Eternal return

The archive was subterranean, its ceilings vaulted, the lengths of its shelving lost in darkness.  The letters were kept in box files, along with assorted photographs and objects pertaining to them – books, records, love tokens, hotel receipts, objets d’art, assorted items which may or may not relate to several different kinds of fetishistic sex.  Desks inset with leather and lit by lamps with green shades allowed the archivist and one absent other to study the contents of the files.  There were two plush velvet armchairs drawn up before an open fire, the only visible source of heating.  The epistolary effort contained in the box files must run to millions of words.  In among the papers were told thousands of stories, some single-sentence and anecdotal, others spun to novelistic length with the full weight of lives.

It was a grave responsibility, to hold all this under padlock and key.  Yes, he had looked over what they had written or said to each other most recently, before the connection was abruptly severed, but he only ventured further back to find something specific, required because what he was writing at the time had prompted him to remember it, or had itself prompted the writing; but otherwise he was scared of jumping into the middle, or scrolling right back to the beginning, and reading chronologically from there.  Afraid of all the beauty and heartache he would uncover and necessarily relive, afraid of becoming lost in her words, in their endless exchanges, until he might barely be able to summon himself back into the present.  Already he had found himself lingering in the scents which greeted his nose when he opened any given box.  He knew it was a danger, that he could so easily find himself marooned there, as if it were a desert island rather than an archive.  And if he stayed, one day he might find himself walking into the sea surrounding the island, to swim beyond the shelter of the bay, and drown in the roiling water there, with no-one to hear his valediction as he sank beneath the surface.  Because every word he read, he remembered afresh, as if reading or writing them for the first time.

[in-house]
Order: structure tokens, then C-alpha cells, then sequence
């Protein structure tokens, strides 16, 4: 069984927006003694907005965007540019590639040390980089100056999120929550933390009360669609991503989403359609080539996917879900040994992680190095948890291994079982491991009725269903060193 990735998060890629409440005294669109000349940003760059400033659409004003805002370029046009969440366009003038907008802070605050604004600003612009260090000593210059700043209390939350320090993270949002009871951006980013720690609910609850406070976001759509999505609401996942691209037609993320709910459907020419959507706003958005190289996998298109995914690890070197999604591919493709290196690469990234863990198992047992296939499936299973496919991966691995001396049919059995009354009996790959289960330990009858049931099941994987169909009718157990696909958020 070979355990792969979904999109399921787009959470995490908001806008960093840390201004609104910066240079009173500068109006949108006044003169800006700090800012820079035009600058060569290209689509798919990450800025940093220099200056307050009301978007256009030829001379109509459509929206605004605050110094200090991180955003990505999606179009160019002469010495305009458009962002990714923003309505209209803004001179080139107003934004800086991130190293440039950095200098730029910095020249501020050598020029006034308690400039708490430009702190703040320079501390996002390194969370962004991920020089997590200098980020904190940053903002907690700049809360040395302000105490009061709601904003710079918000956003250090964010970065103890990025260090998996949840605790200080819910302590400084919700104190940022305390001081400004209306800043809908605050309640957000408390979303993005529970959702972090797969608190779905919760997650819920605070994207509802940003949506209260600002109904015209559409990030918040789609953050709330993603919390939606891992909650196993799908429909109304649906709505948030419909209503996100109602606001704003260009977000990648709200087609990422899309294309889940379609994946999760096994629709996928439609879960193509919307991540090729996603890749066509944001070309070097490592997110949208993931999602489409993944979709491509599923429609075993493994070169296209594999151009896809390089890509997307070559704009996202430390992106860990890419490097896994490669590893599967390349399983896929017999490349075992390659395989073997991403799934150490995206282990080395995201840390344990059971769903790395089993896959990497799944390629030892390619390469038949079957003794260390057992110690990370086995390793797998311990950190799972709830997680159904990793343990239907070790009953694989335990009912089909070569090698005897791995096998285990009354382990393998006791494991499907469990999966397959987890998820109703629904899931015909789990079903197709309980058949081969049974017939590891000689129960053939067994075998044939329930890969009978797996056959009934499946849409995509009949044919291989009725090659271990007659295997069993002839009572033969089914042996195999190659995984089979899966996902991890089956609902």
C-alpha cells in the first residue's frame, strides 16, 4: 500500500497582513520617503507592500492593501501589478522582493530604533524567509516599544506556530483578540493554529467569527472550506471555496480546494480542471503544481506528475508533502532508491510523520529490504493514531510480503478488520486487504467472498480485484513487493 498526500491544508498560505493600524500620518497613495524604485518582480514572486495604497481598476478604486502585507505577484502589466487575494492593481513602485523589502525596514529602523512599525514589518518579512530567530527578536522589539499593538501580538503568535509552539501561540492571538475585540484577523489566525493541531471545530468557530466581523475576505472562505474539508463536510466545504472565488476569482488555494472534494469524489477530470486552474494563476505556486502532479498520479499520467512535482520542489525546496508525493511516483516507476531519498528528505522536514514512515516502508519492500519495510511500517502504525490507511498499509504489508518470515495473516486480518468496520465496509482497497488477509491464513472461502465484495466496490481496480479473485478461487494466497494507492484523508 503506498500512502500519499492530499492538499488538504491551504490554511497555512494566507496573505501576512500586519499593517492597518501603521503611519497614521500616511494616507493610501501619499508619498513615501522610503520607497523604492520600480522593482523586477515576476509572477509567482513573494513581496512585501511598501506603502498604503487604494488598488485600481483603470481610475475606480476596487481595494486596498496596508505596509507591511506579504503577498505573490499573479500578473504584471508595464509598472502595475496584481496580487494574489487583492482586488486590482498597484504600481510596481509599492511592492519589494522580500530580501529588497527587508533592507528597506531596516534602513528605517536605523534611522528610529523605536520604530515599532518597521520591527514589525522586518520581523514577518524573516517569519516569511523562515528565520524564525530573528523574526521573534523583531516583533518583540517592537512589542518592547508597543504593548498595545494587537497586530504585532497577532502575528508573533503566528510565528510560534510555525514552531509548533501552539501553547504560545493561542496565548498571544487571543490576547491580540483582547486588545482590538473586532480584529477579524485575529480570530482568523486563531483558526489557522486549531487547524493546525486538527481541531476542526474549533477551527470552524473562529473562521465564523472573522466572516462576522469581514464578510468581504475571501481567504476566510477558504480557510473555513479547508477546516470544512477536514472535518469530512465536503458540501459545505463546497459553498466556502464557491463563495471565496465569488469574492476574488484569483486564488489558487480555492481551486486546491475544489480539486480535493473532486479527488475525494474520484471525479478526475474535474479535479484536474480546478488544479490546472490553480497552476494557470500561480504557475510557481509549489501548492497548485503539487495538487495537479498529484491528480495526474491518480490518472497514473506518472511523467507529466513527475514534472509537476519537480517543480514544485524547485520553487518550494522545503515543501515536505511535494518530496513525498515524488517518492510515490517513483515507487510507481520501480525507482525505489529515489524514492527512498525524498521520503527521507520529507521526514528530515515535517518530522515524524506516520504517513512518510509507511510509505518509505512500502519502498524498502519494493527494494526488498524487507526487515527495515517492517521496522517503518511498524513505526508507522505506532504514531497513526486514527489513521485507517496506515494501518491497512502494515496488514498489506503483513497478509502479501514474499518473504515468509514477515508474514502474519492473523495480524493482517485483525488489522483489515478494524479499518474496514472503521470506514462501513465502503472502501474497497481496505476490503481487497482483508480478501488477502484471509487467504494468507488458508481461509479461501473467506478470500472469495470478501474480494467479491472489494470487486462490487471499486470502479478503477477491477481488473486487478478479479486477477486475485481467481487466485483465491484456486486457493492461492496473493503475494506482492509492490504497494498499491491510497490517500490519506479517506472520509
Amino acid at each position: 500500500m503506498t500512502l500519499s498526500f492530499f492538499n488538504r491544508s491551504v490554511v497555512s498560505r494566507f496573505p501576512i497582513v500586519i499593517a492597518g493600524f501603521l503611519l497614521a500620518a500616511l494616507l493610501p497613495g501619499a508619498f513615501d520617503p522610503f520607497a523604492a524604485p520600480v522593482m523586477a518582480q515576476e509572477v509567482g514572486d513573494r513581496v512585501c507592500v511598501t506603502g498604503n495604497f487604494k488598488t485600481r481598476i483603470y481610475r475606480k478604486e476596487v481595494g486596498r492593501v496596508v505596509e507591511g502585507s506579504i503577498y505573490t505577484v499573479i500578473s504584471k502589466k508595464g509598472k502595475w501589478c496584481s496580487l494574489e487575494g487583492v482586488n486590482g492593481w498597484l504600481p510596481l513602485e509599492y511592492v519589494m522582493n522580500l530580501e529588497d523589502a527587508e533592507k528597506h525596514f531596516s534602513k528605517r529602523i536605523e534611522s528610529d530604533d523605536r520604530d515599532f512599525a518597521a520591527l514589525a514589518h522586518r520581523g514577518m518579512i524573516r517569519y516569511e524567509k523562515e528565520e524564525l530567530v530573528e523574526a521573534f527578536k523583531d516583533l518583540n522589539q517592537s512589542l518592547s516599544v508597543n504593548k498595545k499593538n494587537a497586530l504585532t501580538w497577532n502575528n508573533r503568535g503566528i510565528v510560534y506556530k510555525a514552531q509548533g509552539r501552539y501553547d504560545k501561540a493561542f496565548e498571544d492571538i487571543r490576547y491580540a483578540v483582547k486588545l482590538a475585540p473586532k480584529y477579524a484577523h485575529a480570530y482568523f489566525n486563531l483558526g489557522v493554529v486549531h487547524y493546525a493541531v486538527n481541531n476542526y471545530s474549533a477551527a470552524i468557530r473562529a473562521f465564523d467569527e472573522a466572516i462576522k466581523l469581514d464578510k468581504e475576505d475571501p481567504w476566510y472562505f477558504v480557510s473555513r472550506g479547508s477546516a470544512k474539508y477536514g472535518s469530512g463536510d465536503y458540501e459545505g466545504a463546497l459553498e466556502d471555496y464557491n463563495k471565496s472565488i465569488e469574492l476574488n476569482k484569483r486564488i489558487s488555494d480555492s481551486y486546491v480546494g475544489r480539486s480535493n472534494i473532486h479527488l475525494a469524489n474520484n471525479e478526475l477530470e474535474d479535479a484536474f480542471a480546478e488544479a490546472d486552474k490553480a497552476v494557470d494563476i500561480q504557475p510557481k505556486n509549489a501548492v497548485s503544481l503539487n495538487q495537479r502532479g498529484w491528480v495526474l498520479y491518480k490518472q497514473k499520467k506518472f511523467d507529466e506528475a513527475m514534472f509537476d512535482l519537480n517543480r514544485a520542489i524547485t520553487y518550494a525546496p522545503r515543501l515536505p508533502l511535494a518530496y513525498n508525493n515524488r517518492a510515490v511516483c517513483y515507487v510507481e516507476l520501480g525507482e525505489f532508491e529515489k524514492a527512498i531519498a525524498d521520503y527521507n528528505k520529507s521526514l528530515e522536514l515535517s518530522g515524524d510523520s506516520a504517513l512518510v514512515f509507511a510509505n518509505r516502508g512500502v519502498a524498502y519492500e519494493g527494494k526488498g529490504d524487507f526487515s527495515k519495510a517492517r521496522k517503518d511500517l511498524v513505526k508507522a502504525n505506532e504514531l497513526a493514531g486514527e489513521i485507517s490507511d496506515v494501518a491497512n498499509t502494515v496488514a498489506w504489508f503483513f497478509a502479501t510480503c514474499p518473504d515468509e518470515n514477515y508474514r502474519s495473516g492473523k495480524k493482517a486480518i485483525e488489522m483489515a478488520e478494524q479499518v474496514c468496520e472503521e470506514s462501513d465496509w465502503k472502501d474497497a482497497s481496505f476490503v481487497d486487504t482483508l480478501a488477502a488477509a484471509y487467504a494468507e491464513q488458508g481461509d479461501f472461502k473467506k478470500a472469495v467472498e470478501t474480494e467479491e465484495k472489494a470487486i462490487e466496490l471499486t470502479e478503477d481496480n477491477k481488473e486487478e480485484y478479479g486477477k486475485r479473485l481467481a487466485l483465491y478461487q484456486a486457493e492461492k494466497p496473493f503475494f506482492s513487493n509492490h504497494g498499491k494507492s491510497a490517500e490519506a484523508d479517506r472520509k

And yet, in spite of this fear, he wanted to relive it all, he wanted to be with her that way; he wanted to dwell and to partake and to dream again.  What was finer than the thousands of love letters that they had written to each other, the minuted and unminuted conversations they had had, the story-telling tennis they had played, the love they had made?  In his estimation, nothing was.  The greatest pleasure left in his life was to read her; and only someone who knew both the power of words and of love could understand why that was so.  Of course it was not fair to those with whom he shared a life to lose himself in the past, after all the time he had already spent away from them in the present.  It had never been fair, but equally that had never stopped him.  There was nothing which he needed to convince or disabuse himself of; he knew his own heart.

Once he had written that while it had perhaps been mad for them to begin in the first place, theirs was not an amour fou.  Neither of them was intent on destroying themselves; the connection was rational as well as emotional, and had its roots in the lives each had independently lived, roots which were thirsting for nutrients not available in the soil around them.  It may have felt destructive at times as its magnitude made its impact on their day-to-day lives, but even if it had to end sometime, both of them needed it.  Their love was necessary.  It had to be.  It strove to be, and was, and would be, as each looked back at it down the coming years.

Yet he couldn’t help recalling the ending of the film version of Damage, with Jeremy Irons’ character sitting alone in a room, on the wall of which was hung a huge blow-up reproduction of himself, his lover Juliette Binoche and his dead son.  Yes, he recognised something of himself in that scene, and knew perfectly well that he must try with all his might not to let Irons’ character’s fate be his too.  There ought to be a way to preserve the memories, the actuality of the love, the infinite and undying magnitude of the possibilities it conjured, without letting it overrun him, so that he was free to step in and out of the archive at will, in order to live and love fully in the present, and in the future.